"product_attributes.elements" : 1,
"product_attributes.resistance" : 1
},
name: "wildcardIndex"
}
]
}
)

While the key pattern "$**" covers all fields in the document, the wildcardProjection field limits the index to only the included fields and their nested fields.

If a field is a nested document or array, the wildcard index recurses into the document/array and indexes all scalar fields in the document/array.

The created index can support queries on any scalar field included in the wildcardProjection:

db.products_catalog.find( { "product_attributes.elements" : { $eq: "Water" } } )
db.products_catalog.find( { "product_attributes.resistance" : "Bludgeoning" } )
Note

Wildcard indexes do not support mixing inclusion and exclusion statements in the wildcardProjection document except when explicitly including the _id field. For more information on wildcardProjection, see the parameter documentation.

Consider a collection products_catalog where documents may contain a product_attributes field. The product_attributes field can contain arbitrary nested fields, including embedded documents and arrays:

{
"_id" : ObjectId("5c1d358bf383fbee028aea0b"),
"product_name" : "Blaster Gauntlet",
"product_attributes" : {
"price" : {
"cost" : 299.99
"currency" : USD
}
...
}
},
{
"_id" : ObjectId("5c1d358bf383fbee028aea0c"),
"product_name" : "Super Suit",
"product_attributes" : {
"superFlight" : true,
"resistance" : [ "Bludgeoning", "Piercing", "Slashing" ]
...
},
}

The following operation creates a wildcard index and uses the wildcardProjection document to index all scalar fields for each document in the collection, excluding the product_attributes.elements and product_attributes.resistance fields:

use inventory
db.runCommand(
{
createIndexes: "products_catalog",
indexes: [
{
key: { "$**" : 1 },
"wildcardProjection" : {
"product_attributes.elements" : 0,
"product_attributes.resistance" : 0
},
name: "wildcardIndex"
}
]
}
)

While the key pattern "$**" covers all fields in the document, the wildcardProjection field excludes the specified fields from the index.

If a field is a nested document or array, the wildcard index recurses into the document/array and indexes all scalar fields in the document/array.

The created index can support queries on any scalar field except those excluded by wildcardProjection:

db.products_catalog.find( { "product_attributes.maxSpeed" : { $gt: 25 } } )
db.products_catalog.find( { "product_attributes.superStrength" : true } )
Note

Wildcard indexes do not support mixing inclusion and exclusion statements in the wildcardProjection document except when explicitly including the _id field. For more information on wildcardProjection, see the parameter documentation.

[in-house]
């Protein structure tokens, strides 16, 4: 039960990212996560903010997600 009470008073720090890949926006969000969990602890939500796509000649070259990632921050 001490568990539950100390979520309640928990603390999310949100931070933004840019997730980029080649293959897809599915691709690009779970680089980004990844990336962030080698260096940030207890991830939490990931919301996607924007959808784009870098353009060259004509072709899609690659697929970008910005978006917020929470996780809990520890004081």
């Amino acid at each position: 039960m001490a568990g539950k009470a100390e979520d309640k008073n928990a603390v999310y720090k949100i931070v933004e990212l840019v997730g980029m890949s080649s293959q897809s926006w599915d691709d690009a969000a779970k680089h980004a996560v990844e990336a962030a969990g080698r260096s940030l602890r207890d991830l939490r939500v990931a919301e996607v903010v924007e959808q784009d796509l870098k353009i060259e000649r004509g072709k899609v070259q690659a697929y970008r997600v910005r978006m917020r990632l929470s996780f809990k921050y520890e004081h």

Note
Requires featureCompatibilityVersion 4.4+

Each mongod in the replica set or sharded cluster must have featureCompatibilityVersion set to at least 4.4 to start index builds simultaneously across replica set members.

MongoDB 4.4 running featureCompatibilityVersion: "4.2" builds indexes on the primary before replicating the index build to secondaries.

Starting with MongoDB 4.4, index builds on a replica set or sharded cluster build simultaneously across all data-bearing replica set members. For sharded clusters, the index build occurs only on shards containing data for the collection being indexed. The primary requires a minimum number of data-bearing voting members (i.e commit quorum), including itself, that must complete the build before marking the index as ready for use. See Index Builds in Replicated Environments for more information.

Specify the commitQuorum option to the createIndexes operation to set the minimum number of data-bearing voting members (i.e commit quorum), including the primary, which must complete the index build before the primary marks the indexes as ready. The default commit quorum is votingMembers, or all data-bearing voting replica set members.

The following operation creates an index with a commit quorum of "majority", or a simple majority of data-bearing voting members:

db.getSiblingDB("examples").runCommand(
{
createIndexes: "invoices",
indexes: [
{
key: { "invoices" : 1 },
"name" : "invoiceIndex"
}
],
"commitQuorum" : "majority"
}
)

The primary marks index build as ready only after a simple majority of data-bearing voting members "vote" to commit the index build. For more information on index builds and the voting process, see Index Builds in Replicated Environments.

The createIndexes command returns a document that indicates the success of the operation. The document contains some but not all of the following fields, depending on outcome:

createIndexes.createdCollectionAutomatically

If true, then the collection didn't exist and was created in the process of creating the index.

createIndexes.numIndexesBefore

The number of indexes at the start of the command.

createIndexes.numIndexesAfter

The number of indexes at the end of the command.

createIndexes.ok

A value of 1 indicates the indexes are in place. A value of 0 indicates an error.

createIndexes.note

This note is returned if an existing index or indexes already exist. This indicates that the index was not created or changed.

createIndexes.errmsg

Returns information about any errors.

createIndexes.code

The error code representing the type of error.

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  • Definition
  • Considerations
  • Behavior
  • Example
  • Output